I have been doing some reading up on the latest news regarding obstructive sleep apnea (OSA) and some new research that shows there is an increased risk of developing type 2 diabetes as a result of sleep apnea. Diabetes occurs when the body can’t make or produce enough of the hormone called insulin. Insulin, by definition, is a hormone made by the pancreas that allows your body to use sugar (glucose) from carbohydrates in the food that you eat for energy or to store glucose for future use. Insulin helps keeps your blood sugar level from getting too high (hyperglycemia) or too low (hypoglycemia).
As we know, sleep apnea occurs when the airway becomes partially or completely blocked when a person sleeps. This results in the person’s breathing stopping and starting throughout the night. Researchers have determined that about 13 percent of men and 6 percent of women have moderate to severe sleep apnea that has been undiagnosed and/or untreated.
Over the past twenty years there has been evidence to suggest that sleep apnea may be associated with insulin resistance, glucose intolerance, and type 2 diabetes. Part of the problem in trying to link sleep apnea to diabetes was that previous studies were limited to a small number of people who participated in the study so the results were inconclusive.
However, in another study that went on for many years, data was collected from over 1,400 participants. The average age of these people was 63 and all of them underwent an in-home sleep study and none of them had diabetes when this study began. After approximately 13 years, 285 of the participants developed type 2 diabetes and it was found that people in the study who had severe obstructive sleep apnea were about 70 percent more likely to develop diabetes than those who didn’t have sleep apnea. This increased risk remained even when the organizers of the study only included people who were obese.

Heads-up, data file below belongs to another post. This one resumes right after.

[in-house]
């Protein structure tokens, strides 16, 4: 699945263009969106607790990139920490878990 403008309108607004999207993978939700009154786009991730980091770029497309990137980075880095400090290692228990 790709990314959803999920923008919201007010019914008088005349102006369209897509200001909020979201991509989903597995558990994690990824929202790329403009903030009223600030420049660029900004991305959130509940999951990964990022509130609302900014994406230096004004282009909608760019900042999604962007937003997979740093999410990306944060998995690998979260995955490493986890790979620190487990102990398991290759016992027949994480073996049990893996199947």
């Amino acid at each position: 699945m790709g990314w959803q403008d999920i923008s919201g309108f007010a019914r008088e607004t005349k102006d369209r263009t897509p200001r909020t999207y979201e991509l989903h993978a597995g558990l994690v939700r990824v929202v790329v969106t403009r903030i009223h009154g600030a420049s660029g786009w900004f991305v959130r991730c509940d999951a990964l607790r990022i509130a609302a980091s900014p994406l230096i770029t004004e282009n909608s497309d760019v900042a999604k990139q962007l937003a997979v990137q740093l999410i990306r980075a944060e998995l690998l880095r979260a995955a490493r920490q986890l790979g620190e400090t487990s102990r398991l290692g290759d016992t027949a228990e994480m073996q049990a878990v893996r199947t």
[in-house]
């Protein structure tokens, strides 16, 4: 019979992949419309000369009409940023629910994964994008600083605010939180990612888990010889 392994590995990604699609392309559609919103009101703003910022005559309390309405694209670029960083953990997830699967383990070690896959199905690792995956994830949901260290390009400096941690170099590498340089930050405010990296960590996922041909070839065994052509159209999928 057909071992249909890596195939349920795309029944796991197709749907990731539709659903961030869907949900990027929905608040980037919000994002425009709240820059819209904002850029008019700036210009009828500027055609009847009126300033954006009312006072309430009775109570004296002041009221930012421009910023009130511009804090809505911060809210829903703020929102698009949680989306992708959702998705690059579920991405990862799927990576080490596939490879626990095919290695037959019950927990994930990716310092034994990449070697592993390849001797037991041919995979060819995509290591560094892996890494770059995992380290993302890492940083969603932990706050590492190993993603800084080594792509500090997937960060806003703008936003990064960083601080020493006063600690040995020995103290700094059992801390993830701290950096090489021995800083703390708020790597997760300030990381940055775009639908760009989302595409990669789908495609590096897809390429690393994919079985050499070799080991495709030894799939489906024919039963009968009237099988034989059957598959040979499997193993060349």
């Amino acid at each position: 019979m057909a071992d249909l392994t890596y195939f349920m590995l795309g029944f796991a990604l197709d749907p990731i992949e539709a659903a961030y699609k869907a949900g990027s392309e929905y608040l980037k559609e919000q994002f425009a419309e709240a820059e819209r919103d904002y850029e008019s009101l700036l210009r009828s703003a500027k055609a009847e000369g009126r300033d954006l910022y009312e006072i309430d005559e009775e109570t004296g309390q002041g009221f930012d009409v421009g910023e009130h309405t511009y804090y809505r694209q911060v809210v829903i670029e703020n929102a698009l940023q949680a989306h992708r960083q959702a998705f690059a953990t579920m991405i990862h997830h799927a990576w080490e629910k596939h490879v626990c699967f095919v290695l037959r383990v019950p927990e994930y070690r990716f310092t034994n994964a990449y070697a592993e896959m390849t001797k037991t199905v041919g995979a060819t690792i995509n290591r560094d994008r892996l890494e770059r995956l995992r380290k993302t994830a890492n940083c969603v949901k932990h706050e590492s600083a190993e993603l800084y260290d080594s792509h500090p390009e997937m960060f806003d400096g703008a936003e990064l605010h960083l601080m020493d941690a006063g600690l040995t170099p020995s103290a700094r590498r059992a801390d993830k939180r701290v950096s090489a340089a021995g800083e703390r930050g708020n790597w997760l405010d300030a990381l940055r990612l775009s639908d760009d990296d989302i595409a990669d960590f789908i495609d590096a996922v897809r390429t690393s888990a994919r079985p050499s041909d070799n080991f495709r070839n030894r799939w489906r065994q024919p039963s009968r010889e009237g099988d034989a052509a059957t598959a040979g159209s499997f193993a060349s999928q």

The World Health Organization has said that about one in 10 adults have diabetes, with most of those having type 2 diabetes and now it seems that obesity increases the risk of both sleep apnea and diabetes.
This study and past studies are suggesting that there is a direct link between obstructive sleep apnea and diabetes, but it has not been proven beyond a shadow of a doubt. This information underscores the need to prevent sleep apnea from occurring and to also screen for sleep apnea in patients who are at risk for developing diabetes as a result of being overweight and physically inactive. Healthy weight management and being active would simultaneously reduce the risk (of) developing sleep apnea and diabetes.
It has been recommended that people who have diabetes should also be screened for sleep apnea, and conversely, people with sleep apnea should be screened for diabetes.
It would seem that diabetes is another potential risk for someone who has sleep apnea, so it is imperative that if you feel you have a sleeping disorder, please go and get it checked out and if necessary, arrange for a sleep study to confirm if you have sleep apnea, so that you could begin your sleep apnea treatment sooner.